Bus Éireann says pay increase cannot be considered
Bus Éireann has told staff that it is planning to separate its loss-making Expressway service from the rest of the company, and is also contemplating changing terms and conditions for staff working in that division. In a letter to employees, the company says that in the current financial situation, no payroll increases can be contemplated at this time.
Arriving for talks at the WRC, union representatives warned that their members would not accept a situation where they were denied pay rises, and warned of the danger of industrial action.
In his letter, Chief Executive Martin Nolan warns staff that the company is facing a very serious and difficult situation of server financial difficulties.
He says the company’s finances are in a “critical” position with losses of €5.6 million in 2015 and projected losses of €6 million for 2016.
He says a minimum turnaround of €7m is required.
He notes that while the schools and Public Service Obligation businesses are performing satisfactorily, the Expressway business is continuing to lose money.
Factors contributing to this include increasing competition from low-cost operators, higher payroll costs attributable to restoration of earlier pay cuts, and more claims against the company.
He said the Bus Éireann strategy would involve separating the Expressway product entirely from the rest of the business and implementing new terms and conditions for staff within the Expressway division.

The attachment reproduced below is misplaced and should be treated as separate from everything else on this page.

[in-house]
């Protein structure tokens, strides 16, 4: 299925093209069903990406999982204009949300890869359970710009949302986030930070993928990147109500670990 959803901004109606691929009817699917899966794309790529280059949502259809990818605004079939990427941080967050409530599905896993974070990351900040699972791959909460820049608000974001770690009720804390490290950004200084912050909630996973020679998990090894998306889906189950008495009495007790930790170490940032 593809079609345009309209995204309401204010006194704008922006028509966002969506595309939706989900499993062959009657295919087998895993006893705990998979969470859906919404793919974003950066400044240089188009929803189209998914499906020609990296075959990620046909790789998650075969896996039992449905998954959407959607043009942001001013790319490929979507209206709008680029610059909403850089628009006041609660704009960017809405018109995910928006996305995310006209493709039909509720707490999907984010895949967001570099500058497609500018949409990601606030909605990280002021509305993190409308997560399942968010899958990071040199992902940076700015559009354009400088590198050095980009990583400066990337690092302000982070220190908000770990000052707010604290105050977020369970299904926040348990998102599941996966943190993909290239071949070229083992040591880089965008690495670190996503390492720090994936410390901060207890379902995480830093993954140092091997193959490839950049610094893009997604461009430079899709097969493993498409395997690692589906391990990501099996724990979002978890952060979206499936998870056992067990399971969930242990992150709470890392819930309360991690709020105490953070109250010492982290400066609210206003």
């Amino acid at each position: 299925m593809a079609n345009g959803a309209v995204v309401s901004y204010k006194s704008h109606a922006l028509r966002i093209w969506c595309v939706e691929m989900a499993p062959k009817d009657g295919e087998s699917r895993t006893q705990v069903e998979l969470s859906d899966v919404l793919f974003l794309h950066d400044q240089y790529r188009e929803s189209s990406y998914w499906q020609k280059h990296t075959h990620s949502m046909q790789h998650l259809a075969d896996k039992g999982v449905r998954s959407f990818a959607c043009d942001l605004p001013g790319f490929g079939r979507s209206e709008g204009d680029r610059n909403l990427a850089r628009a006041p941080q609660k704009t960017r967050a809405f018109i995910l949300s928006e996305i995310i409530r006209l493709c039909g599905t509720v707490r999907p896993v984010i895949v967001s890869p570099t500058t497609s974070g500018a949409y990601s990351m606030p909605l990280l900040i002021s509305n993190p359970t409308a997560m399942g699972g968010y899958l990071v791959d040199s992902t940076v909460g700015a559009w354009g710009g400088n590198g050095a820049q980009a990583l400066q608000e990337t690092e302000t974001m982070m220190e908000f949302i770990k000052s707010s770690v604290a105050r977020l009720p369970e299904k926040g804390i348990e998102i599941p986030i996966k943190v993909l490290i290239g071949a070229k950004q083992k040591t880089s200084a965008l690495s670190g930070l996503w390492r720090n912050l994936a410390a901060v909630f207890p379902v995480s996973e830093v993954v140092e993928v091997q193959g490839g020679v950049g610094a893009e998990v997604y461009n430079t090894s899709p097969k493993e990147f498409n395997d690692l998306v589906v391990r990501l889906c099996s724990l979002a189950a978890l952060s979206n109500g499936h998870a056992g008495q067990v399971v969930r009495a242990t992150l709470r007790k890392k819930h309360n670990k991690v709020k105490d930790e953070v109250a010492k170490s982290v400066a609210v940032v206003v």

He says: “It is proposed to sub-contract a number of routes within the plan but it is expected that all routes currently operated will continue to operate.”
Mr Nolan warns that other efficiency measures may also be required across the entire business.
He concludes by saying that the commercial plan is designed to ensure Bus Éireann’s future stability under a sustainable financial model and give protection to services for customers as well as providing longer term sustainable employment for staff.
He warns that the board believes that this action, although very different, is the only course open for the company.
Bus Éireann’s 2,500 workers had a 19-month pay cut restored in January 2015.
They are expected to seek a pay rise similar to the Dublin Bus claim – around 5% per year plus a 6% national wage round that was never paid.
Dublin Bus workers rejected a Labour Court recommendation of 2.75% a year and have planned another 15 days of strikes.
Arriving for today’s talks at the WRC, SIPTU Transport Organiser Willie Noone said it would not be acceptable to his union for the company to indicate not just that there was no money for pay rises, but that there would also be a requirement for further cuts.
He said it would not be good enough for staff at Bus Éireann to see their colleagues in sister companies being offered increases – even if these were not sufficient – when they could face further cuts.
He said SIPTU had not yet balloted members at Bus Éireann for industrial action but said that if it became clear that no money was being put on the table, they would take steps to seek such a mandate.
Earlier this year, Luas workers secured an increase worth 3.8% a year.